Saturday, January 30, 2016

Economy will look better when mining investment stops falling

Here's a little tip for the start of another working year: if you want to make much sense of the economy, you need a good feel for arithmetic.

Thanks to our obsession with economic growth, we're almost always focusing on the change in economic indicators like gross domestic product and its components, such as consumer spending, business investment, imports and exports. (And the figures we look at are usually "in real terms" – they've had the effect of inflation removed from them.)

So the big focus is on whether indicators have grown or shrunk since last quarter or last year and, if so, by how much. This means I often find myself writing a sentence such as "the growth in X – exports, say – accounted for more than all the growth in GDP".

Almost every time I do I get someone saying "what? how can that be true? How can the growth in a component of the total account for more than all the growth in the total?"

If that objection makes sense to you, you're showing your lack of arithmetic imagination. It's perfectly possible for one component to grow by more than the growth in the total provided some other component shrinks. Oh, of course.

Now consider this: we've been very unhappy with our "below trend" (below average) rate of economic growth in recent years, such as our growth of just 2.5 per cent over the year to September.

But everyone knows our problem is that we're having to make a transition from growth led by mining – in particular, by the massive surge in investment in the construction of new mines and natural gas facilities – to growth led by the rest of the economy.

And rough calculations suggest that the "non-mining economy" grew by about 3 per cent over the year to September.

Since we know the economy overall grew by 2.5 per cent, this means the "mining and mining-related economy" must have contracted over the year. This is hardly surprising: mining investment spending is dropping like a stone.

It's also good news. For a start, it says we've made a lot of progress in getting the rest of the economy growing strongly.

But there's another, arithmetic point. The collapse in mining investment can't go on forever. Eventually you hit bottom and can't fall any further. When that happens, the mining sector stops "subtracting from growth".

And when mining is neither subtracting from growth nor adding to it, the quite-strong growth in the non-mining economy will be all the growth we've got – and it, we can hope, will still be growing by 3 per cent a year.

In other words, the economy should speed up as soon as it loses the drag coming from the big contraction in mining investment. And that should happen by about the end of this year.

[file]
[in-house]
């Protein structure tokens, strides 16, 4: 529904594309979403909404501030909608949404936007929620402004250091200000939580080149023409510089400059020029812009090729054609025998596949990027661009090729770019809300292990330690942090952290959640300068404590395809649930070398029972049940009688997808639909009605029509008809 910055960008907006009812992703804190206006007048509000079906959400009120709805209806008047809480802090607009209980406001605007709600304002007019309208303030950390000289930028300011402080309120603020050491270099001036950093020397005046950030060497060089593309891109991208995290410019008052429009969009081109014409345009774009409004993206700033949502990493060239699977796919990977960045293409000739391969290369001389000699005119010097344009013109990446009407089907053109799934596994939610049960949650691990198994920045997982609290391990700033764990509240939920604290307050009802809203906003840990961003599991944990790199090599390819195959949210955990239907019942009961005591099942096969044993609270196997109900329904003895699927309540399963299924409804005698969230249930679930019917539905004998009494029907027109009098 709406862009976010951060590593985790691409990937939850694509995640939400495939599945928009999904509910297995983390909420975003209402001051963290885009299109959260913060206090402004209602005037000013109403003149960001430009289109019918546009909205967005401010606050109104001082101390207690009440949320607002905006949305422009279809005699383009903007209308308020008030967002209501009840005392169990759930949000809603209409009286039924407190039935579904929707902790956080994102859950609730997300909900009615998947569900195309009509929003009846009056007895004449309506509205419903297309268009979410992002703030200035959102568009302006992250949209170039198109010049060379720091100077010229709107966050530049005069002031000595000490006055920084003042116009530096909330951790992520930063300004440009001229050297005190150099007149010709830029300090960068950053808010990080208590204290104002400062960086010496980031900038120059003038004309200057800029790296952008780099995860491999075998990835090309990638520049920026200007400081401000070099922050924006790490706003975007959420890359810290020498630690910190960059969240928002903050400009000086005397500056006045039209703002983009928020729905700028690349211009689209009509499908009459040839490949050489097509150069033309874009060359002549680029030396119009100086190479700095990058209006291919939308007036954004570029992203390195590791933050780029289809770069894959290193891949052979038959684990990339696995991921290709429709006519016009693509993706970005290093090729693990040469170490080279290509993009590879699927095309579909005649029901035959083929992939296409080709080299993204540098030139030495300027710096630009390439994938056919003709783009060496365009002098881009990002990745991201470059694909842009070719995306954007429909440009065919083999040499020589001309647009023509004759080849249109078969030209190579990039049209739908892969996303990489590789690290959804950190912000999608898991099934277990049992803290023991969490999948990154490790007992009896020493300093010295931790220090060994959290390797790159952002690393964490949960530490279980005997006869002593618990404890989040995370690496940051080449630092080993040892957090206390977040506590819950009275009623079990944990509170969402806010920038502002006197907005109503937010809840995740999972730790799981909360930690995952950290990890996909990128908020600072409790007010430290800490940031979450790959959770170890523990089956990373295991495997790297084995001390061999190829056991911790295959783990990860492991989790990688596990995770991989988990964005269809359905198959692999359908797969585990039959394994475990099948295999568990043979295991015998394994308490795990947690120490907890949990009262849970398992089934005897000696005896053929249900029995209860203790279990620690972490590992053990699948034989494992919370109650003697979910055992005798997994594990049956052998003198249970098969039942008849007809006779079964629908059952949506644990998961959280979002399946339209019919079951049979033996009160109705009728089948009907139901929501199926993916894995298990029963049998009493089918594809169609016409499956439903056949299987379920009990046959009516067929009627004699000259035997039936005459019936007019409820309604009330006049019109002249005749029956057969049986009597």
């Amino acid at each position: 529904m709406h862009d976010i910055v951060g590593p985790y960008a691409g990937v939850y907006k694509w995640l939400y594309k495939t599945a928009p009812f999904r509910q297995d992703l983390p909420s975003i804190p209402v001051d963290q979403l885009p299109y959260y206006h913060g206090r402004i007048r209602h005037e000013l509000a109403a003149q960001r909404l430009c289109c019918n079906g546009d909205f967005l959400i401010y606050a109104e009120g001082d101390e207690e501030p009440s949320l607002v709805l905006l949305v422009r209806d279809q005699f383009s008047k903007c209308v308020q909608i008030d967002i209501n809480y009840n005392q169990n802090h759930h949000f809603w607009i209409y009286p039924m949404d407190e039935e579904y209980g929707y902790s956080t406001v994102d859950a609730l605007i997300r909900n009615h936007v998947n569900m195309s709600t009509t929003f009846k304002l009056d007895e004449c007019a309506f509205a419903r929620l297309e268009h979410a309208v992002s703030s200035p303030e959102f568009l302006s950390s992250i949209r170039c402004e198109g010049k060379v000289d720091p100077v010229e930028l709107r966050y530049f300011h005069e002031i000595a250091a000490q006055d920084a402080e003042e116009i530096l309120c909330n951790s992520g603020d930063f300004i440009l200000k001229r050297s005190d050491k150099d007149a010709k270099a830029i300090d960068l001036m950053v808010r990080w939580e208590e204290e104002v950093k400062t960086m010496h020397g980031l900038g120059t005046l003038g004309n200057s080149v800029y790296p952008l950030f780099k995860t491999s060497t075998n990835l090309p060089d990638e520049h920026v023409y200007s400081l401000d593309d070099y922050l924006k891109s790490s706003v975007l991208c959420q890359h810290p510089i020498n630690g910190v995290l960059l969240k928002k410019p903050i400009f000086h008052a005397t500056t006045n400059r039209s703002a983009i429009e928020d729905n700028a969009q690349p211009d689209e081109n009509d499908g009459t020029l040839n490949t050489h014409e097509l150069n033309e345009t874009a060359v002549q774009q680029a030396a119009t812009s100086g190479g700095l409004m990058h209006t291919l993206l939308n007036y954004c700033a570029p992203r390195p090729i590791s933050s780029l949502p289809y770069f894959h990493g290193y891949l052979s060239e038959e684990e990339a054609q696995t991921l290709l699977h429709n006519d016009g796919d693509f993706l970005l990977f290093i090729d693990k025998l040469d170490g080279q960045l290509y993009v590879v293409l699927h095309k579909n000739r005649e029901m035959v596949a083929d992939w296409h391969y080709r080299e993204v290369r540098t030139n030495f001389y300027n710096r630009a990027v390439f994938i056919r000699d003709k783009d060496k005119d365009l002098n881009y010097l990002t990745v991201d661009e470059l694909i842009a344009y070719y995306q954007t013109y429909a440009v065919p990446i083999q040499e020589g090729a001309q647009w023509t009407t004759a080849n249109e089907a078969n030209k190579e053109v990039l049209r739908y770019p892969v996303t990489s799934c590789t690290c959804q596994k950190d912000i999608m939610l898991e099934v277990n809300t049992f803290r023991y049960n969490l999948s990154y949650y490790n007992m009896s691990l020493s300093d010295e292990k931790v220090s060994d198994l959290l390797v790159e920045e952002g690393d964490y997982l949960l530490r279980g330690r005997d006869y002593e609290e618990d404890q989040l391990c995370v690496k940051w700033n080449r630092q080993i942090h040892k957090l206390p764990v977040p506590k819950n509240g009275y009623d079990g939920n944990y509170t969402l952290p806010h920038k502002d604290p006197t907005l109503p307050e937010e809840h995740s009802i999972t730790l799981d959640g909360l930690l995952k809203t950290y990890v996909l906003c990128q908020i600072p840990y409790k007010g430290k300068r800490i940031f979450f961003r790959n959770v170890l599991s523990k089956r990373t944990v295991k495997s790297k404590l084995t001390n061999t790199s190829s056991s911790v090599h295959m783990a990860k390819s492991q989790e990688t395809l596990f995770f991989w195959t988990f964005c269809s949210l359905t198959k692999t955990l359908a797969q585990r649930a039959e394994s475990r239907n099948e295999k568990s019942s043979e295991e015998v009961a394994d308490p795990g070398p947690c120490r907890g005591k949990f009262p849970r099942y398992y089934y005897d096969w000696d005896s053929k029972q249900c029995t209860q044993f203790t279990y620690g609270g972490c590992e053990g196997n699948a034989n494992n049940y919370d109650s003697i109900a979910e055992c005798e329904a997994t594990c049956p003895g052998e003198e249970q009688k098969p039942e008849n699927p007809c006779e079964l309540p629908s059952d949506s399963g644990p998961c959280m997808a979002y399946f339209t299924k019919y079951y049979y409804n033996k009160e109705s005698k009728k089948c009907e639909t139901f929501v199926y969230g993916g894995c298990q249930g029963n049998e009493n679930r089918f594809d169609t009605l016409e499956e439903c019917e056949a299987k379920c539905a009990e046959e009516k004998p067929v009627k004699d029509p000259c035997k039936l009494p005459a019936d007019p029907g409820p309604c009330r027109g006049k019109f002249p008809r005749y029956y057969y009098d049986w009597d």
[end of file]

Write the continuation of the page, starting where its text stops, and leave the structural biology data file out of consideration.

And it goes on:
Next, have you noticed how popular it's become to measure the budget's performance by looking at the change in the level of government spending as a proportion of "nominal" (that is, before adjusting to remove the effect of inflation) GDP?

In principle, it makes sense to compare nominal government spending with the nominal size of the economy. It's saying that the size of the economy grows for various reasons – inflation, real growth, growth in the population – and it shouldn't worry us that government spending is growing for the same reasons.

It's only noteworthy when government spending is growing faster or slower than the economy.

But here's where it helps to have a feel for arithmetic. When you keep comparing an economic variable to a particular "denominator" (the number that goes on the bottom of the sum) over many years, you're implicitly assuming that the denominator (nominal GDP, in this case) moves in a reasonably steady, reliable way.

If so, any change in the ratio (the percentage) can be attributed to changes in the "numerator" (the number that goes on the top; in this case, government spending). If the denominator isn't moving in a stable fashion, then this instability could be contributing to the change in the percentage, making it hard to be sure what's going on with the numerator.

Trouble is, the resources boom has played havoc with the stability of nominal GDP. Why? Because GDP, being a measure of the nation's production of goods and services, naturally includes our production of exports.

But we know that the prices we were getting for our main mineral exports – coal and iron ore – shot up to unheard of levels in the early part of the boom, then from mid-2011 began falling back to earth.

To see how this has affected the stability of nominal GDP, consider these comparisons (for which I'm indebted to Michael Blythe, chief economist of the Commonwealth Bank). Over the nine years to 2001-02, it grew at an annual average rate of 6.1 per cent. (This would be inflation of 2.5 per cent plus real growth of about 3.5 per cent.)

We can think of that as nominal GDP's "normal" rate of growth. But then the prices boom starts and continues for the nine years to 2010-11, during which it grew at a rapid annual average rate of 7.2 per cent.

In the four years to 2014-15, however, the fallback in export prices caused nominal GDP to grow at a pathetic annual rate of 3.4 per cent – just a bit more than half what's "normal".

Get the point? The ups and downs of our mineral export prices shouldn't have any direct effect on the growth in government spending (though the boost to tax collections may have encouraged governments to be more generous on the spending side).